It's time we not only accepted risk, but EMBRACED it. Make risk your lover. Understand that you are not as special and unique a snowflake as you think you are, that if you do something crazy and get your ass melted the world has not lost one nano-fraction the amount of beauty and wonder it loses every day by your not having tried. Neil Armstrong stood on the freakin MOON 35 years ago because a whole fuggin lotta people risked everything to make it happen. That's why he said what he said. He and Aldrin were THIS CLOSE to crashing that flimsy little go-cart of theirs, and they said no aborting man, not when we're this close. We're not putting our own asses ahead of the advancement of our fuggin species. And the risk paid off. The original 7 astronauts were TEST PILOTS, for fuck sake! They'd risked more than that just to prove whether some company's new guidance system might work. So don't think for a minute they would've pulled out of the space thing in the culture we have now.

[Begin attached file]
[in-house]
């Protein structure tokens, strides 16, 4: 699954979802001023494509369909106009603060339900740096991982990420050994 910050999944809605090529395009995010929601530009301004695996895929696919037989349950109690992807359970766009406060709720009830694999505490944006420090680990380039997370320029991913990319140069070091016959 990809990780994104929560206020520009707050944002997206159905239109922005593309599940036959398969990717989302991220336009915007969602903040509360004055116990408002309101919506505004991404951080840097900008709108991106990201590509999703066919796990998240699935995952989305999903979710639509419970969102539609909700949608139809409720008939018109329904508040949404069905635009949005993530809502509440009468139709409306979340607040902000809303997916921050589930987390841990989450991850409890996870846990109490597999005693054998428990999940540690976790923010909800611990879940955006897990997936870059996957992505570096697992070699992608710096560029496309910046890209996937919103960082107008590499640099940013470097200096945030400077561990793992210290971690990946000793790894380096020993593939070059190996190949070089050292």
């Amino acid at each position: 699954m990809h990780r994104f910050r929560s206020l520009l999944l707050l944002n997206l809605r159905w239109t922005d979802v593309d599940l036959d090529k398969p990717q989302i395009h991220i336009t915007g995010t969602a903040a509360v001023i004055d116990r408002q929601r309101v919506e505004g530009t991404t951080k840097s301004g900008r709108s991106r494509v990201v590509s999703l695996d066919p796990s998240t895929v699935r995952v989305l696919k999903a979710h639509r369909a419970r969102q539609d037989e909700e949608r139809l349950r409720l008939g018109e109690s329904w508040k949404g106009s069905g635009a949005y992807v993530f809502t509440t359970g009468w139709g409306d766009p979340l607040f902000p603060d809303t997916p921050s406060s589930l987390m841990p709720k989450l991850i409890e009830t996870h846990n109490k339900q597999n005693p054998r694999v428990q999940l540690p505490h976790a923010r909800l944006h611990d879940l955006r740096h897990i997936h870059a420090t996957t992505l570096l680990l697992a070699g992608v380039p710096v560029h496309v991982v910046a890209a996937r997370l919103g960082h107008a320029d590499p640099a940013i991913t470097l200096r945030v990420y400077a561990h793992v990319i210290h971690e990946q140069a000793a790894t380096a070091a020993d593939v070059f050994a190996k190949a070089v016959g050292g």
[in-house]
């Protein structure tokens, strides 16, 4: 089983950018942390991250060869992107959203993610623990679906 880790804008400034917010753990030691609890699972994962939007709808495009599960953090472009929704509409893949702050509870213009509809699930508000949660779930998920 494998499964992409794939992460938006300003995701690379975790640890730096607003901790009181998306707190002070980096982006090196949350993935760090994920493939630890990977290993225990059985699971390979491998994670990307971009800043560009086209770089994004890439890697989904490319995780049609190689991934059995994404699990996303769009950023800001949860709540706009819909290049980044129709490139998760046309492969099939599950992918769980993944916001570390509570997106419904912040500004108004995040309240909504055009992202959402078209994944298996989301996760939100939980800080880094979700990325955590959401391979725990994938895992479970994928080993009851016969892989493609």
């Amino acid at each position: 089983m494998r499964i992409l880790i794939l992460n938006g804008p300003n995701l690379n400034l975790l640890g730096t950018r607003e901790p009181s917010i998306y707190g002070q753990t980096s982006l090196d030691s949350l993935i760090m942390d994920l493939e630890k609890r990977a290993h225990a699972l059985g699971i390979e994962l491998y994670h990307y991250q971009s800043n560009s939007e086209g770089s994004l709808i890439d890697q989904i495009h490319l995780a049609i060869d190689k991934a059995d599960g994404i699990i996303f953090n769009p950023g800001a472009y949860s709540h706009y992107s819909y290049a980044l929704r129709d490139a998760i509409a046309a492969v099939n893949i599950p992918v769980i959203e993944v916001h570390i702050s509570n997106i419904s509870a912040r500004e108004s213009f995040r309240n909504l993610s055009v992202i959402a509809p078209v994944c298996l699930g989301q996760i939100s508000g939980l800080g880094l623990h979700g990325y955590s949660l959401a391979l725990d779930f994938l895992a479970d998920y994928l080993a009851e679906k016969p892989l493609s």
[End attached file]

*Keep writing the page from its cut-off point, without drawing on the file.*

And there's a bunch of people who haven't, who are still committed, who still feel the crazy pull of the unknown and most go forth to meet it. Whether that is intellectually, technologically, or physically. I wanna' be one of them. I took the safe and easy path 20 years ago, and guess where it's gotten me. Into a nice safe little day job where the only thing I can really accomplish is generating a little revenue for some stock-holder's pocket change. Screw that too. It's time to do something. To mean something. To risk something.

Anything. Because I can't stomach the idea, the ugly thought that's been rattling around in my brain for decades now, that I'm living at the beginning of the end for my people. Not just the US of A (we'll rant about that some other day), but my freakin species. Maybe Homo sapiens sapiens ain't so wise after all, if this is as far as we could go. If I wanna' keep going at all, myself, keep living and bothering to get out of bed in the morning, I gotta' think there's more to us than this.

Any HR people at NASA out there? I'm available. My resume's on the USAjobs site now. A more passionate cheerleader for the PR front you will never find, I guarantee. Heck, I'd even clean up the swearing for you guys. Really. Hell yeah.

Love --CAS